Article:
Hackers claim 177K e-mails from Sony Pictures France

The Lebanese hacker known as Idahc and a French cohort say over the weekend they used an SQL injection to steal e-mails stored on the company's Web site. It's the 20th attack on Sony in two months.

Sony's turn as the whipping boy for Internet hackerscontinued over the weekend. Two hackers posted a list of e-mails they say they took from the Sony Pictures France Web site.

The two hackers who claim responsibility are a Lebanese student who goes by the handle Idahc, and a French friend of his who goes by Auth3ntiq. The two say they copied 177,172 e-mails from the entertainment company's site, but posted only 70 of them on the code-sharing site Pastebin. They say they will not be posting all of the e-mails they found.

Jim Kennedy, Sony Pictures executive vice president of communications, said in a statement, "We are currently investigating this claim."

The brief Pastebin posting says the pair managed to lift the e-mail addresses through an SQL injection.

It's the same method that was used to extract personal data of customers from SonyPictures.com, Sony Pictures Russia, Sony Ericsson, and Sony Music Entertainment Japan in recent weeks.

Idahc isn't a stranger to attacking Sony's sites. He was the one who claimed to have taken data from a Sony Ericsson eShop Web site last month, leaked a database from Sony Europe, and compromised a Sony Portugal site.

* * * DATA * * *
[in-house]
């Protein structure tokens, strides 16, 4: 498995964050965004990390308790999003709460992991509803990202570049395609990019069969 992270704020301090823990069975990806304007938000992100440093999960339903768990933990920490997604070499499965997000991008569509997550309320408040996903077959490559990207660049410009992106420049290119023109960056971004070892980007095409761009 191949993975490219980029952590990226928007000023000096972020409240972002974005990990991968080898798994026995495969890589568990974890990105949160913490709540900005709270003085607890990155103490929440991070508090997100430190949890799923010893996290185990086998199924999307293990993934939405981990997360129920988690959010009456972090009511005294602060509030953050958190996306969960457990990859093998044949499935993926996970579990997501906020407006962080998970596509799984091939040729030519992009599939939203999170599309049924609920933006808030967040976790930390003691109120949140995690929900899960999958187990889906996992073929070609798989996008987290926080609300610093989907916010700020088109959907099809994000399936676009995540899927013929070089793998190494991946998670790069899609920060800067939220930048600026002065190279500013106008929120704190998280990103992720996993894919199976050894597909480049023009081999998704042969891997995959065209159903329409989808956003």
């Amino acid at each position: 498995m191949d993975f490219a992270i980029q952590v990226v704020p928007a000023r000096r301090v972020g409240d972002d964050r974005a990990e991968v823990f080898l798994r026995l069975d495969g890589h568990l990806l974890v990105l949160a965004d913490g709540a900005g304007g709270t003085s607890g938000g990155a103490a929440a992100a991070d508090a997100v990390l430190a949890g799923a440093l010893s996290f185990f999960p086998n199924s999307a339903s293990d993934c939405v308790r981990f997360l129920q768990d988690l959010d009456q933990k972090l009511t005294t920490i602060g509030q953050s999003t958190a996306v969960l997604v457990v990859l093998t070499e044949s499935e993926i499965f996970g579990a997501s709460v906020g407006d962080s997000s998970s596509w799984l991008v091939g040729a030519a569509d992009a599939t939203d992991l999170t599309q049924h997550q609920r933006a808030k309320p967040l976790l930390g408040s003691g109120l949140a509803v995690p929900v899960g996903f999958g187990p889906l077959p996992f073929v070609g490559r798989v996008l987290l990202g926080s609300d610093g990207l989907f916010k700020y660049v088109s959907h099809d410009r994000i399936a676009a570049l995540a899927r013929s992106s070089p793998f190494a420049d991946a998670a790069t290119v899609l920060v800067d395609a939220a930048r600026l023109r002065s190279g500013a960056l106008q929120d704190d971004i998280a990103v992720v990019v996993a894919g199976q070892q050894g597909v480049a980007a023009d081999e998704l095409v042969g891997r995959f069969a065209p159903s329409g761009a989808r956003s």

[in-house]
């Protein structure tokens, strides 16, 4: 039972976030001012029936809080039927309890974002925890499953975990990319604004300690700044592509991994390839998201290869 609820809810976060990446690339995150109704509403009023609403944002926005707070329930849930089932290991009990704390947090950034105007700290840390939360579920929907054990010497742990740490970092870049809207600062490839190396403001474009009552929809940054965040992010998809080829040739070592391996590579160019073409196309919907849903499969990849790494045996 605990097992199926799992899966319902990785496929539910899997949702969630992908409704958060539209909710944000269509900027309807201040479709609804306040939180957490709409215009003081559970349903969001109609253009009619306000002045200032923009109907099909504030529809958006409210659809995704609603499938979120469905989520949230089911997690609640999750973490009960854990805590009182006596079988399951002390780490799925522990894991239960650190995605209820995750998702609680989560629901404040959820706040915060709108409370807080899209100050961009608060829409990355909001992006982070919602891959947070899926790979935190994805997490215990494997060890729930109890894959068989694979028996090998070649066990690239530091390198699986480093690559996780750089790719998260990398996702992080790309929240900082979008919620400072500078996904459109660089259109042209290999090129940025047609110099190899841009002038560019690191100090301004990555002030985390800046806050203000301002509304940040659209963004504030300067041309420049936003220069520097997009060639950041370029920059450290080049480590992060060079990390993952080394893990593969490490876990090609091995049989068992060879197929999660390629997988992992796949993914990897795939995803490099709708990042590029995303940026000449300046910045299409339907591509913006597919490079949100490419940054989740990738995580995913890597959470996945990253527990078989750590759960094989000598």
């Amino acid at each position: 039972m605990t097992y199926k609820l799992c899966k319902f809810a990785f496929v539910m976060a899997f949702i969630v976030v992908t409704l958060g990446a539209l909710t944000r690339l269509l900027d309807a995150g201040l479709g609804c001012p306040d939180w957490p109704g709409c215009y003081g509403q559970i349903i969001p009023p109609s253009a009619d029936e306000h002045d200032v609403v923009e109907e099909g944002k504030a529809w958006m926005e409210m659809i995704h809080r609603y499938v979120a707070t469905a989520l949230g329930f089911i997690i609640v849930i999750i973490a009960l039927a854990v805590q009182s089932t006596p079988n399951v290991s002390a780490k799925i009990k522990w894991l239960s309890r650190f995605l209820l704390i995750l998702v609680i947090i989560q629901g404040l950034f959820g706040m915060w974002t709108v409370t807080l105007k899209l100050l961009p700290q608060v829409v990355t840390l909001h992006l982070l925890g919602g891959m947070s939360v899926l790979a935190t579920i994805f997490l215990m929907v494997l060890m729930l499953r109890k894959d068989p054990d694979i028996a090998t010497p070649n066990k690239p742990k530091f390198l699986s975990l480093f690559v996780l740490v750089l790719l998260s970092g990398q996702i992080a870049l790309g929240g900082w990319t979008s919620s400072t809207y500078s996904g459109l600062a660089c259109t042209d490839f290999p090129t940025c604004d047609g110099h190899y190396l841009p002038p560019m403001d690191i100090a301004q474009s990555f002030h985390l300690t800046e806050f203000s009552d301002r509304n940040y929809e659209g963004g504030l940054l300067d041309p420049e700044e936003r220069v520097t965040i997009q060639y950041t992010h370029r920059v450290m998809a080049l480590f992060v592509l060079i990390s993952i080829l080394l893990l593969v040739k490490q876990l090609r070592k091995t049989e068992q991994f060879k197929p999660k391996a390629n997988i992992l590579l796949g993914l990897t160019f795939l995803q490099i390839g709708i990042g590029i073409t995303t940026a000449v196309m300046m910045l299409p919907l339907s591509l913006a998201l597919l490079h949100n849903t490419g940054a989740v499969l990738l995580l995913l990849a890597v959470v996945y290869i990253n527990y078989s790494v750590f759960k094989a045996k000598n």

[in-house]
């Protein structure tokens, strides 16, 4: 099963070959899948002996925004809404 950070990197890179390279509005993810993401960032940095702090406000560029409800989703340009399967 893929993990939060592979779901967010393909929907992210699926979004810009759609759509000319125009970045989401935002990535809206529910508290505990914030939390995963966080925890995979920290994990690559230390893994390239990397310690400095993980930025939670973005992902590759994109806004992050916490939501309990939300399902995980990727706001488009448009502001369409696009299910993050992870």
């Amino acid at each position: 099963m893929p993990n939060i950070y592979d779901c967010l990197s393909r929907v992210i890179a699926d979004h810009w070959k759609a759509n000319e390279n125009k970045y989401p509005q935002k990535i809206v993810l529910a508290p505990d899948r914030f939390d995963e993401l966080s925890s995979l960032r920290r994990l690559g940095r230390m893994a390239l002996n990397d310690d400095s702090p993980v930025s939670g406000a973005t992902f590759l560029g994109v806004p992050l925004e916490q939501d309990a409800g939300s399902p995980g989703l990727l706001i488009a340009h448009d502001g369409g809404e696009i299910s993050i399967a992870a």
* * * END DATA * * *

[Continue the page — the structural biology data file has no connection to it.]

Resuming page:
Idahc said in an interview with Forbes last week he began hacking for "justice," but now says he's trying to prompt companies like Sony to improve their security.

Attrition.org has been keeping track of the spate of attacks on Sony. It says this is the 20th breach of a Web site or network related to the company in two months, starting with the PlayStation Network breachin April that put the gaming service out of commission for more than three weeks.

This story was updated at 2:28 p.m. PT with comment from Sony.

Featured Video

Why do so many of us still buy cars with off-road abilities?

Cities are full of cars like the Subaru XV that can drive off-road but will never see any challenging terrain. What drives us to buy cars with these abilities when we don't really need them most of the time?

by Drew Stearne